Of course, I have to have the borscht ($10.50, half portion, $6). Or, as Katya says, “‘Borsch.’ It’s the Ukrainian way of saying it.” Turns out it was the Ukrainians who created the famous red beet-based soup in the first place. There are tons of different kinds. It’s a widespread eastern European/northern Asian sour soup which comes in colors from green (using the sorrel plant) to white (using rye). They all have meat ’n bones and veggies, and a basically sour flavor. Except when Katya brings mine, it also has a sweet side to it. Nice. It’s loaded with chunks of beef, potato, beetroot, other sautéed vegetables, a scattering of dill on top, and of course a dollop of smetana, sour cream. Oh, and a large chunk of bread to dunk, with garlic butter. Dee-lish! And with all the veggies like carrots, onions, and tomatoes, it really is a meal. Except I get greedy for all these unfamiliar names, things like ikra badrijannaya ($10.75), “poor man’s caviar,” which the menu says is basically eggplant, “a vegetarian’s dream of heaven when in hell.” Oh boy. Right now, that takes on new meaning.

Red beet borscht, Ukraine’s gift to the world.

But the dish Katya recommends as “really Ukrainian” is the golubtsi. Not cheap at $21, but “very traditional in Ukraine, as well as Russia and other countries.” Golubtsi are “village-style cabbage rolls filled with a ground meat, beef and pork.” You find them all over northern and central and eastern Europe, she says. I know it is going to be too much, and cost a big chunk of change, but I can take this home, I tell myself. Besides, I’m kinda curious just how delicious boiled cabbage can be. It was the bête noir of my childhood, and I can still hear my mom’s voice echoing: “No dessert till you’ve eaten your cabbage!”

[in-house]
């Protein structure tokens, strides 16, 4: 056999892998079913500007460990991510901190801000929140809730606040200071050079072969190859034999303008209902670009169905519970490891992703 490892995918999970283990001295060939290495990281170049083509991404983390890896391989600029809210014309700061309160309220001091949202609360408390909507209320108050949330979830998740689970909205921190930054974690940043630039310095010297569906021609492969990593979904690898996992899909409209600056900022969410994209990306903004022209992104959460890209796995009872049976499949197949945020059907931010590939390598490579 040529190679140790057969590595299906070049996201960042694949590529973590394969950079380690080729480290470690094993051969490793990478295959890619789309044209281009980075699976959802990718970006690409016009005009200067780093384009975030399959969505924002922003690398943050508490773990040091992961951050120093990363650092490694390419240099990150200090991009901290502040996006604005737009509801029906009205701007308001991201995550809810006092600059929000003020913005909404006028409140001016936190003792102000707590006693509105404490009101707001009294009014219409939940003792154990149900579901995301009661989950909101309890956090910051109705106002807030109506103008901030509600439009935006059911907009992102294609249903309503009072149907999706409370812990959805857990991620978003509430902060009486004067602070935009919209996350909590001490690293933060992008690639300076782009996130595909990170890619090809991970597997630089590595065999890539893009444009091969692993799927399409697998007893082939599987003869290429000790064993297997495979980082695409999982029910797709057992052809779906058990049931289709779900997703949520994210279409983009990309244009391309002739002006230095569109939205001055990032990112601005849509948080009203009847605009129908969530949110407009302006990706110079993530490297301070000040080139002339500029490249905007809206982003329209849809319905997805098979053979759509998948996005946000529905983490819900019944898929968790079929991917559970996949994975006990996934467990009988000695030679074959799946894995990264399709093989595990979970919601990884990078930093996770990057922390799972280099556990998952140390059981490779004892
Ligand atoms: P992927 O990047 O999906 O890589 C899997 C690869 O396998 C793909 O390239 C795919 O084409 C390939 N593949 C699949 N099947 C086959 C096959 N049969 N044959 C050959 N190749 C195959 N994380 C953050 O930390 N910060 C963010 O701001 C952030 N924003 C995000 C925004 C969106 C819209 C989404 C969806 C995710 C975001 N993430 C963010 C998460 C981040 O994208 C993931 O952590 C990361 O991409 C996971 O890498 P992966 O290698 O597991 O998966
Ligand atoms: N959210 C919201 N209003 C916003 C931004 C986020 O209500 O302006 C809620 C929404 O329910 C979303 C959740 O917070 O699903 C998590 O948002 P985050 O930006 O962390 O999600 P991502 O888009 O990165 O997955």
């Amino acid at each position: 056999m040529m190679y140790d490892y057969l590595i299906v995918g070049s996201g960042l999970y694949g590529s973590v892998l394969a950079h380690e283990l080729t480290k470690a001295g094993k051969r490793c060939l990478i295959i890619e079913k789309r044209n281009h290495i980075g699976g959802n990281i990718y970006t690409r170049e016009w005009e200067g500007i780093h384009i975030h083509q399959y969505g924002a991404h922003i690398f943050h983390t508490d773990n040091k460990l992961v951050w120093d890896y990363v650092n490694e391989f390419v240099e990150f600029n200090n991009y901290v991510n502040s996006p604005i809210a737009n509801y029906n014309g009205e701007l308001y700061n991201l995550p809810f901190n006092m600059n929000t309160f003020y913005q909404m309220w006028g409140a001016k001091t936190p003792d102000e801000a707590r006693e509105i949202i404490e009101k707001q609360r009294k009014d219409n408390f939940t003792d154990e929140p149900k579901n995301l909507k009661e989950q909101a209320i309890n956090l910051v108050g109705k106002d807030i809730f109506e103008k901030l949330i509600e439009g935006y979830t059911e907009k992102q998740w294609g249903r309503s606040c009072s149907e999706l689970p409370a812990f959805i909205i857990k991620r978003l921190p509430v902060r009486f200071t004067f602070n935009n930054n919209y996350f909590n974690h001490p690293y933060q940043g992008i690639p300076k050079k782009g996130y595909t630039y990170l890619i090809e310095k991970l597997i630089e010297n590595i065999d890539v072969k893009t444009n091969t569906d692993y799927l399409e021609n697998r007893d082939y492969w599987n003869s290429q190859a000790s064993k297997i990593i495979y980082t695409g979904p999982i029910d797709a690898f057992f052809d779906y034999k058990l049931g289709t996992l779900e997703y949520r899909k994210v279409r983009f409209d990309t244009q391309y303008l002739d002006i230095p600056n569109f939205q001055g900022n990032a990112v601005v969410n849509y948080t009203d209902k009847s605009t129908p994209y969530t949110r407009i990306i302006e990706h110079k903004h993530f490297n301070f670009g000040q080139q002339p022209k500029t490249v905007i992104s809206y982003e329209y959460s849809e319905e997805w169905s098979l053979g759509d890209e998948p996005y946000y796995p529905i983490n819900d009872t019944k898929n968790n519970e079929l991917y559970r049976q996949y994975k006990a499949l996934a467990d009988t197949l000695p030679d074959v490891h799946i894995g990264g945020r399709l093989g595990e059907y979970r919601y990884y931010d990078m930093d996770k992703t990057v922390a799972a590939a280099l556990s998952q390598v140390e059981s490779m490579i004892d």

I needn’t have worried. These are like Ukrainian burritos; the cabbage is rolled around a truly scrumptious ground meat mixture and smothered in a cheesy, savory, seductive sauce. So-oo gooey and good. And positively none of that ammonia-type nostril vapor you get from home-boiled cabbage.

It’s the combo: apple, prunes, walnut, honey, ice cream, that make this so sinful.

But, best for last? I figure I may as well go whole hog, and give in to the dessert. Because the dessert on offer is “Babushka’s Surprise” ($8.50). It’s a baked apple, filled with dried fruits, walnuts (of course), and honey. Yum! Mine also has strawberries, blueberries, a couple of prunes, and ice cream. Haven’t had a baked apple for yonks. Specially with the walnuts and honey and those prunes.

All in all, it’s been a wildly indulgent night. Wallet feels light as air. But worth it? Definitely. Only thing on my conscience: enjoying the best of Ukraine when the people of Ukraine are going through this unspeakable nightmare. Just to comfort my conscience, I check their website again. Yes, it’s still there: “We Stand With Ukraine.”

  • The Place: Pomegranate Restaurant, 2312 El Cajon Boulevard, North Park, 619-298-4007
  • Hours: 5-9 pm weekdays; 4-9 pm Sundays; 5-10 pm Fridays; 4-10 pm Saturdays
  • Prices: Lobio (bean dish), $9.50; ikra badrijannaya (eggplant dish), $10.75; golubtsi (cabbage rolls filled with ground beef and pork), $21; kavkaz (beet salad), $9.50; pelmeni (Siberian meat dumplings, $11; Shashlik (meat on skewers roasted over charcoal) $19.50 (chicken), $20 (pork); chicken tabaka (fried Cornish hen), $19.50; Babushka’s Surprise (baked apple dessert), $8.50
  • Buses: 1, 6, 215
  • Nearest Bus Stops: El Cajon Blvd and Texas